Naira struggles: The missing 42nd item
The 41 item exclusion list is no news. In June of 2015, in response to the collapse of foreign exchange inflows, thanks to the crude oil price crash, the central bank decided to change tactics in its quest to maintain a “stable” naira. It abandoned the policy of drawing down on the foreign reserves and opted to just ban certain market participants from the official foreign exchange markets. This, it argued, would reduce pressure on the exchange rate. Demand management they called it. In doing this it drafted a now infamous list of 41 items that were banned from buying foreign exchange from the official markets. The list included things like palm oil, rice, toothpicks and eurobonds.
The logic was simple. If foreign exchange is scarce then we have to prioritise what we spend it on. We can’t keep spending scarce foreign exchange importing things that we can produce locally. In the abridged words of the central bank governor; “why do we continue to import when our vast quantities of comparable quality products are being wasted or simply ignored”. I mean, why spend scarce foreign exchange importing palm oil when we have it in the South South. Why import rice when we can grow it locally. The tacit assumption was that if certain items were banned from the foreign exchange market then people would not import them, and we would produce them locally. And it all kind of makes sense, especially if you don’t know much about economics.
Now I’m not writing this to convince you that the policy works or not. I am here to tell you that there is one item missing from that list. There is a 42nd item that, for unknown reasons, was excluded. A product that Nigeria should be known for. A product that we have all the necessary ingredients to produce locally. A product that we really should not be importing but should even be producing a surplus and exporting. That product is premium motor spirit, popularly known as fuel.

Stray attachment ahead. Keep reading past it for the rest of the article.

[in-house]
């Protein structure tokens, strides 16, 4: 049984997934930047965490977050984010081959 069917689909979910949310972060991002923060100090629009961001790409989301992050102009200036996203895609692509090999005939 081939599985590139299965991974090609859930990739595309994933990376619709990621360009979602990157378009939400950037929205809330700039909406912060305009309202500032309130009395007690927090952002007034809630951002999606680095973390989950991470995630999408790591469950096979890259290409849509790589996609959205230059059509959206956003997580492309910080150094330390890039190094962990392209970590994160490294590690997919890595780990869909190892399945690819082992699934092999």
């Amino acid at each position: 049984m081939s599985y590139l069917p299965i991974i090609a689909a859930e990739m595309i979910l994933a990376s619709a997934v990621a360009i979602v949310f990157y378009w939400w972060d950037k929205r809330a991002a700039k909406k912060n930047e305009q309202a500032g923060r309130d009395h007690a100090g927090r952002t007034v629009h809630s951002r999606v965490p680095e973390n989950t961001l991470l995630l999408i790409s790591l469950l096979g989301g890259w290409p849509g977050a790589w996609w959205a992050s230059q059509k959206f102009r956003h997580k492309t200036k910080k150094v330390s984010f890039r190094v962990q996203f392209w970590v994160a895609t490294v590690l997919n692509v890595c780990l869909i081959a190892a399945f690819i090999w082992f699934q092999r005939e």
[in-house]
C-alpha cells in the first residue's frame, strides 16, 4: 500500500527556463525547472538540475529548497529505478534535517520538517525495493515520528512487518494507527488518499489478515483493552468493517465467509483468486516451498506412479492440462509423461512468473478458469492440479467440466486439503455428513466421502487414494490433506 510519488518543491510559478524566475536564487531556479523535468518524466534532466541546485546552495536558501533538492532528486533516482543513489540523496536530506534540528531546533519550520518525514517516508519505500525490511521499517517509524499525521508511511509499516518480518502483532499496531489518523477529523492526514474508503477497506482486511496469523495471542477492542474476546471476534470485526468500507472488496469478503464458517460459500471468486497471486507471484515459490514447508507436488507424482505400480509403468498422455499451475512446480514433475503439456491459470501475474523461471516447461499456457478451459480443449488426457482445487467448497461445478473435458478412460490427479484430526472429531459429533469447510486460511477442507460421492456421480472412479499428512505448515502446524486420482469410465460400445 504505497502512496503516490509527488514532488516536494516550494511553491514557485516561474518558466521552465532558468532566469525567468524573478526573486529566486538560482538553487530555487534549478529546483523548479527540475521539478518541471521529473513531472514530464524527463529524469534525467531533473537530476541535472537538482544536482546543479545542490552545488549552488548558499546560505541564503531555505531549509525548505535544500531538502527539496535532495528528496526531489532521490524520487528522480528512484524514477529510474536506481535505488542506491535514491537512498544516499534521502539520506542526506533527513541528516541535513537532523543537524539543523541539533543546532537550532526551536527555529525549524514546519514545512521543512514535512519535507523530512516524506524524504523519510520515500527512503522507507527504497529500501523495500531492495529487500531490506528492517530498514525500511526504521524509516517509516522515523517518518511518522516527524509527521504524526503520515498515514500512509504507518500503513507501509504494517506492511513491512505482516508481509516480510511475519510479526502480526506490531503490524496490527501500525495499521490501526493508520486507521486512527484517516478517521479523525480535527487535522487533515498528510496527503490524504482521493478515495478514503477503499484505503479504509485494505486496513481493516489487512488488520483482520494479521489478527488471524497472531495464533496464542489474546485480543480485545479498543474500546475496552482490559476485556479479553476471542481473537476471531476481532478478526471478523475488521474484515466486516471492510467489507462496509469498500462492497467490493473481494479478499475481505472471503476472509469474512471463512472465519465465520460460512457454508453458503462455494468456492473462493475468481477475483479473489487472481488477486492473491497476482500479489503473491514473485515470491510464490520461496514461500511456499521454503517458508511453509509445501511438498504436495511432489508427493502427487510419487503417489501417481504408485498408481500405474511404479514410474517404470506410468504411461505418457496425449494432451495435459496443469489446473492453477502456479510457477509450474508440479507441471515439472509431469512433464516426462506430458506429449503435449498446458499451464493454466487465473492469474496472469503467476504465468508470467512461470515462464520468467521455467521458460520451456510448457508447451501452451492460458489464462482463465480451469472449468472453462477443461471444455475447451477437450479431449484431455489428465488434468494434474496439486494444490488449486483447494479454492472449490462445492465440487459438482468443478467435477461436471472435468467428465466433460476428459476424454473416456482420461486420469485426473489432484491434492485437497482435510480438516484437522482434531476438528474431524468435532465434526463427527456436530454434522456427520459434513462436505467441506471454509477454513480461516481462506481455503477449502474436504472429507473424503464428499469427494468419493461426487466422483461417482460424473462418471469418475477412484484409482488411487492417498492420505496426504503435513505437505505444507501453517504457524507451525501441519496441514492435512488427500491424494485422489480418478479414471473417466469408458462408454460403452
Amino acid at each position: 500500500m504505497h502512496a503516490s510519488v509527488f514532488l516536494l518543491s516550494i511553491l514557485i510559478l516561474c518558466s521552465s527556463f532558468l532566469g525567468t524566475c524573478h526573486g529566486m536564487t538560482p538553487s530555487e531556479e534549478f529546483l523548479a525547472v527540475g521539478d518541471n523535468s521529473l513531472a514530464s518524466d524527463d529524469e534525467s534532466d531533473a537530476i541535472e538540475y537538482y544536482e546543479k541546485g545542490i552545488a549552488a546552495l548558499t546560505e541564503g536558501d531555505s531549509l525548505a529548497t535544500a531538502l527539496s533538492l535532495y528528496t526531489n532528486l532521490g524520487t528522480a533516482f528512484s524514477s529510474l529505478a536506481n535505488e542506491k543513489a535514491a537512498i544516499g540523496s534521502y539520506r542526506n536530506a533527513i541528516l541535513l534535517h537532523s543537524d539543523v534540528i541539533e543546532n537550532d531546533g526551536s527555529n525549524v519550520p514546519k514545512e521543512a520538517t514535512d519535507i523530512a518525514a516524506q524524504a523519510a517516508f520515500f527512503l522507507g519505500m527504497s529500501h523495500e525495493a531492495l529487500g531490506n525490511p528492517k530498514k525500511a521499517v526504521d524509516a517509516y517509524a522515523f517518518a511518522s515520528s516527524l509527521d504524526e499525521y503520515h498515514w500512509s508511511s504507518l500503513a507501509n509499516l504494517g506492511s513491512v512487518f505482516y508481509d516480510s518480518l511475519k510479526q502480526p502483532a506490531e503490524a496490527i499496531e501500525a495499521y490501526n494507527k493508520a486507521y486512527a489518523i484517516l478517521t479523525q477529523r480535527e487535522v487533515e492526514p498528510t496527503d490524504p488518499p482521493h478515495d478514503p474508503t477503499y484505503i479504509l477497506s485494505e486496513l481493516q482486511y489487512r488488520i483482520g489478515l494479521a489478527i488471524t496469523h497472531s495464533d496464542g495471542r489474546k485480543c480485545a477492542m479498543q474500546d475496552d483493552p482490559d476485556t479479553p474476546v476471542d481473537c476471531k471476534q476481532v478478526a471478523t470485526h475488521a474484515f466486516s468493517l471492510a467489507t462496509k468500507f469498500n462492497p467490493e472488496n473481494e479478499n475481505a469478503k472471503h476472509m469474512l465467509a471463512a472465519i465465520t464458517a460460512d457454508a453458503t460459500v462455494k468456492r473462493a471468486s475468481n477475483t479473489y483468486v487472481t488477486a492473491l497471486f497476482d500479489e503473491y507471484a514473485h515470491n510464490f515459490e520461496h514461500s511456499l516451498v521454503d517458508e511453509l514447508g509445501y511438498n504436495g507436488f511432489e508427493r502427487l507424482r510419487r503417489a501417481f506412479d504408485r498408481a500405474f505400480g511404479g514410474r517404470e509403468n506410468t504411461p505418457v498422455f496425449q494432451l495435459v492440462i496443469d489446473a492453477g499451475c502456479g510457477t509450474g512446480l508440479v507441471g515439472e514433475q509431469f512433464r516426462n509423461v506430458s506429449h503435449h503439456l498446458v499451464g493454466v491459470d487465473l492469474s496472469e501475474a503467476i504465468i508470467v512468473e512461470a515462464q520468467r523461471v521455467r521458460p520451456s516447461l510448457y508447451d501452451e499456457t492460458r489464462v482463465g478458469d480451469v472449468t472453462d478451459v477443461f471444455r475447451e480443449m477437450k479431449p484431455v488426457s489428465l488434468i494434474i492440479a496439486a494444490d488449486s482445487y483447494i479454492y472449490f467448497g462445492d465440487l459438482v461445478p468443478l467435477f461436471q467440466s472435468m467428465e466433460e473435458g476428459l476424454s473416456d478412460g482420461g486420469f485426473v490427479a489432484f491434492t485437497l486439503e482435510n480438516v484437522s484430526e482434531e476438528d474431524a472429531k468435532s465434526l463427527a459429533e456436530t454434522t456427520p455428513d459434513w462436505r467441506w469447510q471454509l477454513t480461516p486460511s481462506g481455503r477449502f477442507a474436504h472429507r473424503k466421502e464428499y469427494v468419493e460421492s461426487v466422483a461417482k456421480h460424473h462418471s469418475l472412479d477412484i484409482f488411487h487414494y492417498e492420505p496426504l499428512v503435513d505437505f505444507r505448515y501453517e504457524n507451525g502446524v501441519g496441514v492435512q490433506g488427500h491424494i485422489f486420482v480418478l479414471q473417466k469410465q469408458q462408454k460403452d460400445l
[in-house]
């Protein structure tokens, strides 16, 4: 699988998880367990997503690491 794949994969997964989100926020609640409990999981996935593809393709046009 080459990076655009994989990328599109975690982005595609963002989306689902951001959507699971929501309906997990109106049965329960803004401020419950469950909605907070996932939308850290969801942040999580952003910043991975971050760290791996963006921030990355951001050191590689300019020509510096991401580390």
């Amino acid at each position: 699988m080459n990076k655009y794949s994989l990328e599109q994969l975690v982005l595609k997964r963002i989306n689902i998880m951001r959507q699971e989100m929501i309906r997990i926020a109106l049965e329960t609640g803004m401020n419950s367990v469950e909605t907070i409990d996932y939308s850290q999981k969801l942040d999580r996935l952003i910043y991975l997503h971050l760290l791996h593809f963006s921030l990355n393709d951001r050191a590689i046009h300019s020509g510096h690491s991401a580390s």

The most important raw material for fuel is crude oil. Nigeria is the largest producer of crude oil in Africa, and eight largest in the world. So obviously we have the raw materials in abundance. What about the capacity and technical knowledge to produce fuel from crude oil? We have that in abundance as well. We have so many petroleum engineers that they can fill the national stadium, and they know how to produce fuel. A short walk, or swim, into the creeks in the Niger Delta should convince you if you don’t believe me. Try to avoid the crocodiles though. Of course all that refining is apparently illegal, but it demonstrates that we have the skill and technical knowledge.
Finally, we have the market for fuel. We consumed about 51.5 million litres of fuel per day on average in 2016. We consume so much fuel that it is has been the single largest imported item for decades. In terms of value, we spend 250 percent more foreign exchange importing fuel, not including diesel or kerosene, than we do for all food, including rice, palm oil, wheat and everything else. In fact, I would argue that if we somehow stopped importing fuel today, our foreign exchange crisis would be over, albeit temporarily.
So just to recap, we have the raw materials, the skills, and the market, and if we stopped importing fuel our foreign exchange crisis might be over. If the central bank really believed that banning products from the official markets really led to local production of that product, then why isn’t fuel on the list. Surely fuel should be the 42nd item.
Fortunately, discussing the crude oil industry is a national pastime. We talk about it every other day and we know, beyond the shadow of doubt, the challenges in moving from drilling oil to producing fuel. We know that in reality producing fuel is a lot more complicated than banning fuel imports or banning fuel importers from foreign exchange markets. We know that if we banned fuel importers from buying dollars then all that would happen is the pump price of fuel would go up. We will probably still import it and not produce it locally.
Now this is the real question: if we know, beyond the shadow of doubt, that banning fuel importers from buying foreign exchange will not lead to us producing fuel locally, why do we think the same policy will work for palm oil? Why do we think the same policy will work for rice, or for tomato paste? It won’t. The issues in palm oil productivity are so much more complicated than that. The issues in the rice value chain are so much more complicated than that.
If the central bank really believes that its 41 items exclusion list does anything other than create distortions in the foreign exchange market, then it should ban fuel importers so we know it’s real. Else it should be abandoned for causing more problems than it solves.
Nonso Obikili is an economist currently roaming somewhere between Nigeria and South Africa and tweets @nonso2. The opinions expressed in this article are the author’s and do not reflect the views of his employers.